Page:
How To Survive A Hurricane

hurricane__edited

How To Survive A Hurricane

As Houston recovers from the disaster of Hurricane Harvey, a once in 500-year storm, three other major weather events making their way from the Atlantic Ocean up to the Gulf of Mexico. Hurricane Irma and Tropical Storms Jose and Katia are estimated to cause substantial damage to Florida and surrounding areas. The storms have already dealt heavy blows to the island of Barbuda with the Prime Minister stating that they had lost at least 90% of structures and are heading up to Puerto Rico. As Floridians prepare for the storm to cross their path, we wanted to create a post that would equip them for any eventuality.

 

Before the Hurricane Hits

 

The most important aspect of hurricane preparedness is to have a plan. When a storm hits, you and your family may not be together and have to find shelter in unexpected places. Make sure that every family member knows where to meet up in the wake of the hurricane.

  • Remove all lawn furniture from outside as they could become projectiles if picked up by the wind.
  • Shutter windows with plywood to avoid glass breaking. Turn the refrigerator to the coldest setting in case you lose power and have a cooler on hand, so you don’t need to keep opening the fridge door.
  • Fill zip lock bags with water and freeze them. Ice is easier to stack and will melt into water.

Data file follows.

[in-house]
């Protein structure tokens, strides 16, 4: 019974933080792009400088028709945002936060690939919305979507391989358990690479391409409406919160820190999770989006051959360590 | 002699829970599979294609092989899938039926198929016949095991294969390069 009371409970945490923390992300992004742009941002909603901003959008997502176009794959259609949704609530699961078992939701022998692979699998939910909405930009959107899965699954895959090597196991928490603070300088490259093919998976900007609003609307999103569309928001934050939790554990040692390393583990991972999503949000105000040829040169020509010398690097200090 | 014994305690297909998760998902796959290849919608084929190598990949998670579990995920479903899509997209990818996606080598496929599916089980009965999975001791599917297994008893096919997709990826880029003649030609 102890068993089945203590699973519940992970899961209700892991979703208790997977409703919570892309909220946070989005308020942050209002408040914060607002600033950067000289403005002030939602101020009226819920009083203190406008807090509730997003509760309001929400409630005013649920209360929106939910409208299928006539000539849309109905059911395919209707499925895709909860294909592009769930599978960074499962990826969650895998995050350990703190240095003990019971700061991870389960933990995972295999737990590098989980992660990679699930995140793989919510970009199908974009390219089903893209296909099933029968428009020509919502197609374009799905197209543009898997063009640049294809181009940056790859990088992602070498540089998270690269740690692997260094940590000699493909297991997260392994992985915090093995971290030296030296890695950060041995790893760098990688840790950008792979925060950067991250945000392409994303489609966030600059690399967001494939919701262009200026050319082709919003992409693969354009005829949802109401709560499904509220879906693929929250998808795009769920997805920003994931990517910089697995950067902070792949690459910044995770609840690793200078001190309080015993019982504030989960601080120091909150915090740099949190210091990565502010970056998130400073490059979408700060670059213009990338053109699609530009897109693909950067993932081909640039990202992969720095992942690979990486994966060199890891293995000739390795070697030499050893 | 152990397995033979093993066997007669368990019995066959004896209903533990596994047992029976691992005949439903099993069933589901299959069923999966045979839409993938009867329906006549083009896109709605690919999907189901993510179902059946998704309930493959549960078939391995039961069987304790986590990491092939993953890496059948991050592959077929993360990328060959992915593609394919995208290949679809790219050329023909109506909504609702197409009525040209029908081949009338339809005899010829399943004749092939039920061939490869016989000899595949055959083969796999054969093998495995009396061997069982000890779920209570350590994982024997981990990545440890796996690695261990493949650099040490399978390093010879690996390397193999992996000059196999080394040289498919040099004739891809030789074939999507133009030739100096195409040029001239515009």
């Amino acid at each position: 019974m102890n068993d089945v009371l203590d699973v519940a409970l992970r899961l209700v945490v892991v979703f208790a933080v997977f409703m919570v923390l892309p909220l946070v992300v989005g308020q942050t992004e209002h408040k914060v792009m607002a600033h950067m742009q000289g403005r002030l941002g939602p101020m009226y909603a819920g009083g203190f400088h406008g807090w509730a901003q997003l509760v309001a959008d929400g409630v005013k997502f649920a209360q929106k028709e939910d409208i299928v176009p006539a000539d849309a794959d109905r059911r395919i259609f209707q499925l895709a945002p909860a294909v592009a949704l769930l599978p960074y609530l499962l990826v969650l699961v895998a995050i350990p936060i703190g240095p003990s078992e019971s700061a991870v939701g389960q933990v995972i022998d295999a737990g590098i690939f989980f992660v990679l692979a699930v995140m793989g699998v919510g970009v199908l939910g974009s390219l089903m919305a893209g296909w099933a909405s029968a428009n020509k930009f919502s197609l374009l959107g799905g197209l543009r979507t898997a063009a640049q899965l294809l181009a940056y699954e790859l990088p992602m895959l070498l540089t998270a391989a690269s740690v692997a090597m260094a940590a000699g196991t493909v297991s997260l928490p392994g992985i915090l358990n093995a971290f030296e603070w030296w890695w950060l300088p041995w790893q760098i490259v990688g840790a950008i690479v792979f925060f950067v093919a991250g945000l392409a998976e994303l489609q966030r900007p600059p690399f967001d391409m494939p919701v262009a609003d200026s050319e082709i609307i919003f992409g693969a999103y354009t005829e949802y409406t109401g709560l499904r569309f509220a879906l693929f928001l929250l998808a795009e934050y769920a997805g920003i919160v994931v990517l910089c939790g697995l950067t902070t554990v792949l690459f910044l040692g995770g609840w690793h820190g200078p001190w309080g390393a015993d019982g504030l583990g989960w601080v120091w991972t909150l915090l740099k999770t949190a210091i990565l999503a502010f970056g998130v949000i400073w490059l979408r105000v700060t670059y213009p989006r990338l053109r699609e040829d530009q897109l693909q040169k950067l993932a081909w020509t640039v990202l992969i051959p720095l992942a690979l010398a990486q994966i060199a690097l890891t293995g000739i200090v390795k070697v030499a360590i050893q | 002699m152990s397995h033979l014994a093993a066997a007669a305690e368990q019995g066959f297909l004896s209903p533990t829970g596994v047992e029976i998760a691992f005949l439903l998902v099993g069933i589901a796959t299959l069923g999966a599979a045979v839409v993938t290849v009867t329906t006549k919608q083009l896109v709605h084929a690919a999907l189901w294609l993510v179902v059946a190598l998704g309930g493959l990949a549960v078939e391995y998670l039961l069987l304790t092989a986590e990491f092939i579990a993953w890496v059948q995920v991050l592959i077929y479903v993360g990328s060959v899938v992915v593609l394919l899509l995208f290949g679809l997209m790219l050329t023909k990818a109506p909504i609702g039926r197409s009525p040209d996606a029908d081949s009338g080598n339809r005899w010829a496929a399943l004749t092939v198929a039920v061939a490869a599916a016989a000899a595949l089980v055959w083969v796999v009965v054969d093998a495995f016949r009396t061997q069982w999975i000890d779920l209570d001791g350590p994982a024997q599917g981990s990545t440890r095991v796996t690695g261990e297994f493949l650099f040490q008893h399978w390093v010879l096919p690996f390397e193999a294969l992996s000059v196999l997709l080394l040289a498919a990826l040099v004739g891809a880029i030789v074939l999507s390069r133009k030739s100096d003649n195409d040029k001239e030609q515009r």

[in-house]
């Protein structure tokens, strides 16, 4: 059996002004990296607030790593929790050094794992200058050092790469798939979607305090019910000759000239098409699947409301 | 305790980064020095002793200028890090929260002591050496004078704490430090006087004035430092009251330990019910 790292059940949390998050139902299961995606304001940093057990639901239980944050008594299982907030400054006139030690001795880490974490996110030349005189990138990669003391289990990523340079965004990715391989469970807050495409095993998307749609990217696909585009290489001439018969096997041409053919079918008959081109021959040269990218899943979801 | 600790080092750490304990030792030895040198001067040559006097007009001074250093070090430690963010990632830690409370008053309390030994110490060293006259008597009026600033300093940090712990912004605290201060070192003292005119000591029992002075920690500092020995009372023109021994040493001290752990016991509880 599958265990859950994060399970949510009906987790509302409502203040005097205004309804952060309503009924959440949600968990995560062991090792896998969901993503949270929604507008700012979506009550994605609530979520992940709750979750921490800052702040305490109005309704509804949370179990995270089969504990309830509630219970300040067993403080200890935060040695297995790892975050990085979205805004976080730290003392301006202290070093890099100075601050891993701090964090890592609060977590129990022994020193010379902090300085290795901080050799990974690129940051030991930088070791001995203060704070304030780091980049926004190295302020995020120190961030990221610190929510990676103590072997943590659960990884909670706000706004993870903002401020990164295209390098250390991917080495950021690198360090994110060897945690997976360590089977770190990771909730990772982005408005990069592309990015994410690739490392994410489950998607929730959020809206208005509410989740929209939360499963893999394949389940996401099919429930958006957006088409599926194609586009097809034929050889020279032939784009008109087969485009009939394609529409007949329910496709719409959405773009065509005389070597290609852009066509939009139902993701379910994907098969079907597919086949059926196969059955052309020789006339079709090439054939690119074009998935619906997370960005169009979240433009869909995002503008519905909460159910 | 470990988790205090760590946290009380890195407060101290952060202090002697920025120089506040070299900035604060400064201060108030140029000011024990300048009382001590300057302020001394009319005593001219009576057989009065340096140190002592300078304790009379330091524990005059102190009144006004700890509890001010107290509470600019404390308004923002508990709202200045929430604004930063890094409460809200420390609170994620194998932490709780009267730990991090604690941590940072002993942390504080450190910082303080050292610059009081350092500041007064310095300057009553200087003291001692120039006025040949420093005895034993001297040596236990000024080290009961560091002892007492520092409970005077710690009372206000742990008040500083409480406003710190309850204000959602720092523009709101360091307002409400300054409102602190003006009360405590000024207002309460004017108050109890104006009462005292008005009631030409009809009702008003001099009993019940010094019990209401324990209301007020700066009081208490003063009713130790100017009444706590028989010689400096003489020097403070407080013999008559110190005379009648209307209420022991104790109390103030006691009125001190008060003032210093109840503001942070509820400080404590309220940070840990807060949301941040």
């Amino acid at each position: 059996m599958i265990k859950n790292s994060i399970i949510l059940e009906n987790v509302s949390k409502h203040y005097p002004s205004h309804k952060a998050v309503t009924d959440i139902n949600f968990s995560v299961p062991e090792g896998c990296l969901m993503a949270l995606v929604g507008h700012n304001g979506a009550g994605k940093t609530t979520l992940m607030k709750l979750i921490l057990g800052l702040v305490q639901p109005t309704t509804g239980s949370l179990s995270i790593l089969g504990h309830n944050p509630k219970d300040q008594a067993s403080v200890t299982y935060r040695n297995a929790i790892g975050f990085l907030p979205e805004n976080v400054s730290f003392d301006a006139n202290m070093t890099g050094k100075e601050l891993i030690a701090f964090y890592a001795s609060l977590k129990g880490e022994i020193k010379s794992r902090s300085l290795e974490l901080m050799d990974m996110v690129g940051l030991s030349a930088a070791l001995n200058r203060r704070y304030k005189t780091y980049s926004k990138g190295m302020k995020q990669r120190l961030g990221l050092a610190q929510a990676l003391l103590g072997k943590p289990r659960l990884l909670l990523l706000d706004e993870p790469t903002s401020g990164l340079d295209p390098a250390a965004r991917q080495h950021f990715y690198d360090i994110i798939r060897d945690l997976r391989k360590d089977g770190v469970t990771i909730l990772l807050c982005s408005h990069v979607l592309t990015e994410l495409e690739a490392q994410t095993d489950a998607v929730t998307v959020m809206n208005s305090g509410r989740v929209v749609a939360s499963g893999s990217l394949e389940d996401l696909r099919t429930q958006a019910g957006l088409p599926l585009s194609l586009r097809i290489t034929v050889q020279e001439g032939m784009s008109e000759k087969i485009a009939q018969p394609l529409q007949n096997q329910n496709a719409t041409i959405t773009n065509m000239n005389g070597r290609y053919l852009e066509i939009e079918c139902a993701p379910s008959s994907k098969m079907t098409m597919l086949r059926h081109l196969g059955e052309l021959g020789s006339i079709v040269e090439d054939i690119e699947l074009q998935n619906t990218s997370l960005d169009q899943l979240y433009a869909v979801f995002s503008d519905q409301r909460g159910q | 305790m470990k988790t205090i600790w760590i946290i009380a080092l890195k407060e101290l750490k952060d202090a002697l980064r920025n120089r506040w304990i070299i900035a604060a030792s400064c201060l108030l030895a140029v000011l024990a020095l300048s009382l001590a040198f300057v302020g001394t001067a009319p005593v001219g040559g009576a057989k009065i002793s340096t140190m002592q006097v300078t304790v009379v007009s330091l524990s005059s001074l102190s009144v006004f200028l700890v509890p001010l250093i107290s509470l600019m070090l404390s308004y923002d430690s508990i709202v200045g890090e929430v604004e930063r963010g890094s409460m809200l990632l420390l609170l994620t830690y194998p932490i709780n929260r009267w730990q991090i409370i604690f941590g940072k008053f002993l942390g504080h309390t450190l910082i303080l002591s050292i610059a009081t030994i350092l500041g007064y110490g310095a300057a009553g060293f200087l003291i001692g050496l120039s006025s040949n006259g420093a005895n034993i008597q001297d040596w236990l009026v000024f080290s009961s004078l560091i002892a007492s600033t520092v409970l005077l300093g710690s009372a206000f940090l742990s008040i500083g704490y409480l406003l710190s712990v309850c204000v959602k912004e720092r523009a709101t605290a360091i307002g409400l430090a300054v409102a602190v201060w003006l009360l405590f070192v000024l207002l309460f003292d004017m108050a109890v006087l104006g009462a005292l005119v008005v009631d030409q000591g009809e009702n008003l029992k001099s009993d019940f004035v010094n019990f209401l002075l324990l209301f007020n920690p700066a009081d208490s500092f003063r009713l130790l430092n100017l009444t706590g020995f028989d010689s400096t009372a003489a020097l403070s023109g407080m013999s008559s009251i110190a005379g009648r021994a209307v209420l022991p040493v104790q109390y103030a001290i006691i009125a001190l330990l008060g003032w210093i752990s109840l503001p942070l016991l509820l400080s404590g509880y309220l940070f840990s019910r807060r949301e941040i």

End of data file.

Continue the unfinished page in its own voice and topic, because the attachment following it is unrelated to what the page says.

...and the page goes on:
• Fill large containers and bathtubs with water for drinking and sanitary purposes.
  • Put all crucial documents and photographs in a watertight container…if you do not have a watertight container then your dishwasher can work.
  • Unplug all electronic items
  • Keep an ax on hand in case you need to remove debris blocking your path.
  • Try to have at least a 3-day supply of food and water with at least 1 gallon of water per person, per day.

You should also try to maintain a supply of:

  • Canned foods and a can opener
  • Flashlights and batteries
  • Weather-proof radio
  • First-aid kit
  • Fire extinguisher
  • A 7-day supply of any medications that you may need
  • Whistles
  • Extra cash, ATM services will most likely be down in the event of a hurricane

After the Hurricane Hits


Follow ALL recommendations and orders from authorities. If they tell you to get out, GET OUT.

  • Use the telephone for emergency calls only
  • 911 will most likely be overloaded with calls, so try to see if your local 911 center has text-to-911 enabled
  • Photograph storm damage for insurance purposes
  • Use flashlights in the dark, not candles
  • Avoid drinking or cooking with tap water until it is deemed safe by authorities
  • Use Facebook’s ‘Safety Check’ to let friends and families know that you are safe.

The most important aspect of hurricane preparedness is that you can never be too prepared. Stay safe!